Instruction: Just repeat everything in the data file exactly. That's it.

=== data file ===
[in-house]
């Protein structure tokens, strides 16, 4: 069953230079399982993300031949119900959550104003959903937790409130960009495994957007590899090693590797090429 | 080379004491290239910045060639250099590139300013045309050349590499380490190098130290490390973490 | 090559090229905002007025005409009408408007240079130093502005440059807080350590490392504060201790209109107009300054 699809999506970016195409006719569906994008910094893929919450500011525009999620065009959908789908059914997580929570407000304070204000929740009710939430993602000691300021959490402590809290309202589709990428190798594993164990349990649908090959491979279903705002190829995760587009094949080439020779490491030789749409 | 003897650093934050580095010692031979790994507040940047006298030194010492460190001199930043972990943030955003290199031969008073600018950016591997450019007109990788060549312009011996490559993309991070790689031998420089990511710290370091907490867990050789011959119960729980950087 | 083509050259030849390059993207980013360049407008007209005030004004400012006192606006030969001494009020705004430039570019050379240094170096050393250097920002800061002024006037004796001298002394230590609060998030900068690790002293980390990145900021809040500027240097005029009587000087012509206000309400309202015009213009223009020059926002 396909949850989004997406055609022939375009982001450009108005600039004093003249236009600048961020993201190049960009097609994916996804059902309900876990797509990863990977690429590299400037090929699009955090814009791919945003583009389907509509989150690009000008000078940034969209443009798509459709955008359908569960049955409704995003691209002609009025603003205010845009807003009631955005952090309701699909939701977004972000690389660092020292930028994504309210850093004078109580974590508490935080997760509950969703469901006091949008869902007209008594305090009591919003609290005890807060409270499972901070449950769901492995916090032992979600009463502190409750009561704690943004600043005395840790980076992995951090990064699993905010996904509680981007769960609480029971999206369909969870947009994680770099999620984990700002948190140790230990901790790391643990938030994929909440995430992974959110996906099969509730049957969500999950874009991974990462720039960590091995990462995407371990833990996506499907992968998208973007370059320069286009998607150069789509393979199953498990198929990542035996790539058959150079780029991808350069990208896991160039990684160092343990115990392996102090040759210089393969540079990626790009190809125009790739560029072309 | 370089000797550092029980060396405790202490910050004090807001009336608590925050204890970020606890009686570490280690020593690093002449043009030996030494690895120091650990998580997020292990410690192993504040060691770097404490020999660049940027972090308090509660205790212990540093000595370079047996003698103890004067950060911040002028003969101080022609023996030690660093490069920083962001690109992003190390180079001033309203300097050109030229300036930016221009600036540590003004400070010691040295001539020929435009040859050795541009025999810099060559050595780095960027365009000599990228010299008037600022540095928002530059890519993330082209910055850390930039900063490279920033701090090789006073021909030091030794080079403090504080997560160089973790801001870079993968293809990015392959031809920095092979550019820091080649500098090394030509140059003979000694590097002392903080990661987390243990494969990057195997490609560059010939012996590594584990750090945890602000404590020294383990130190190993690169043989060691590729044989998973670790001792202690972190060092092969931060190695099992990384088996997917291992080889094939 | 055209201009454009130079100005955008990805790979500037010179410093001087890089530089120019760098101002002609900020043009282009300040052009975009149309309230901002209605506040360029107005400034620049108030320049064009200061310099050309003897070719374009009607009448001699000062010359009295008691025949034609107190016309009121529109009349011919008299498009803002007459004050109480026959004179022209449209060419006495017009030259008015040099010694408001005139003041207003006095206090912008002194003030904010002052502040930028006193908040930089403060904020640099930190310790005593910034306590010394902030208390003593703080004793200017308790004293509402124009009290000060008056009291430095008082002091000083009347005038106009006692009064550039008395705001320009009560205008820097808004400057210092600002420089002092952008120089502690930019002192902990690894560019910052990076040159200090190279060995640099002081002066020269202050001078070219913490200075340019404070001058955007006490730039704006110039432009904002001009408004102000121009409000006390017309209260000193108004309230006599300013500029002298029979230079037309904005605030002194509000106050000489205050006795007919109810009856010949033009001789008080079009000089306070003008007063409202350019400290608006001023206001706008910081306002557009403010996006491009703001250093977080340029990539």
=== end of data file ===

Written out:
[in-house]
């Protein structure tokens, strides 16, 4: 069953230079399982993300031949119900959550104003959903937790409130960009495994957007590899090693590797090429 | 080379004491290239910045060639250099590139300013045309050349590499380490190098130290490390973490 | 090559090229905002007025005409009408408007240079130093502005440059807080350590490392504060201790209109107009300054 699809999506970016195409006719569906994008910094893929919450500011525009999620065009959908789908059914997580929570407000304070204000929740009710939430993602000691300021959490402590809290309202589709990428190798594993164990349990649908090959491979279903705002190829995760587009094949080439020779490491030789749409 | 003897650093934050580095010692031979790994507040940047006298030194010492460190001199930043972990943030955003290199031969008073600018950016591997450019007109990788060549312009011996490559993309991070790689031998420089990511710290370091907490867990050789011959119960729980950087 | 083509050259030849390059993207980013360049407008007209005030004004400012006192606006030969001494009020705004430039570019050379240094170096050393250097920002800061002024006037004796001298002394230590609060998030900068690790002293980390990145900021809040500027240097005029009587000087012509206000309400309202015009213009223009020059926002 396909949850989004997406055609022939375009982001450009108005600039004093003249236009600048961020993201190049960009097609994916996804059902309900876990797509990863990977690429590299400037090929699009955090814009791919945003583009389907509509989150690009000008000078940034969209443009798509459709955008359908569960049955409704995003691209002609009025603003205010845009807003009631955005952090309701699909939701977004972000690389660092020292930028994504309210850093004078109580974590508490935080997760509950969703469901006091949008869902007209008594305090009591919003609290005890807060409270499972901070449950769901492995916090032992979600009463502190409750009561704690943004600043005395840790980076992995951090990064699993905010996904509680981007769960609480029971999206369909969870947009994680770099999620984990700002948190140790230990901790790391643990938030994929909440995430992974959110996906099969509730049957969500999950874009991974990462720039960590091995990462995407371990833990996506499907992968998208973007370059320069286009998607150069789509393979199953498990198929990542035996790539058959150079780029991808350069990208896991160039990684160092343990115990392996102090040759210089393969540079990626790009190809125009790739560029072309 | 370089000797550092029980060396405790202490910050004090807001009336608590925050204890970020606890009686570490280690020593690093002449043009030996030494690895120091650990998580997020292990410690192993504040060691770097404490020999660049940027972090308090509660205790212990540093000595370079047996003698103890004067950060911040002028003969101080022609023996030690660093490069920083962001690109992003190390180079001033309203300097050109030229300036930016221009600036540590003004400070010691040295001539020929435009040859050795541009025999810099060559050595780095960027365009000599990228010299008037600022540095928002530059890519993330082209910055850390930039900063490279920033701090090789006073021909030091030794080079403090504080997560160089973790801001870079993968293809990015392959031809920095092979550019820091080649500098090394030509140059003979000694590097002392903080990661987390243990494969990057195997490609560059010939012996590594584990750090945890602000404590020294383990130190190993690169043989060691590729044989998973670790001792202690972190060092092969931060190695099992990384088996997917291992080889094939 | 055209201009454009130079100005955008990805790979500037010179410093001087890089530089120019760098101002002609900020043009282009300040052009975009149309309230901002209605506040360029107005400034620049108030320049064009200061310099050309003897070719374009009607009448001699000062010359009295008691025949034609107190016309009121529109009349011919008299498009803002007459004050109480026959004179022209449209060419006495017009030259008015040099010694408001005139003041207003006095206090912008002194003030904010002052502040930028006193908040930089403060904020640099930190310790005593910034306590010394902030208390003593703080004793200017308790004293509402124009009290000060008056009291430095008082002091000083009347005038106009006692009064550039008395705001320009009560205008820097808004400057210092600002420089002092952008120089502690930019002192902990690894560019910052990076040159200090190279060995640099002081002066020269202050001078070219913490200075340019404070001058955007006490730039704006110039432009904002001009408004102000121009409000006390017309209260000193108004309230006599300013500029002298029979230079037309904005605030002194509000106050000489205050006795007919109810009856010949033009001789008080079009000089306070003008007063409202350019400290608006001023206001706008910081306002557009403010996006491009703001250093977080340029990539």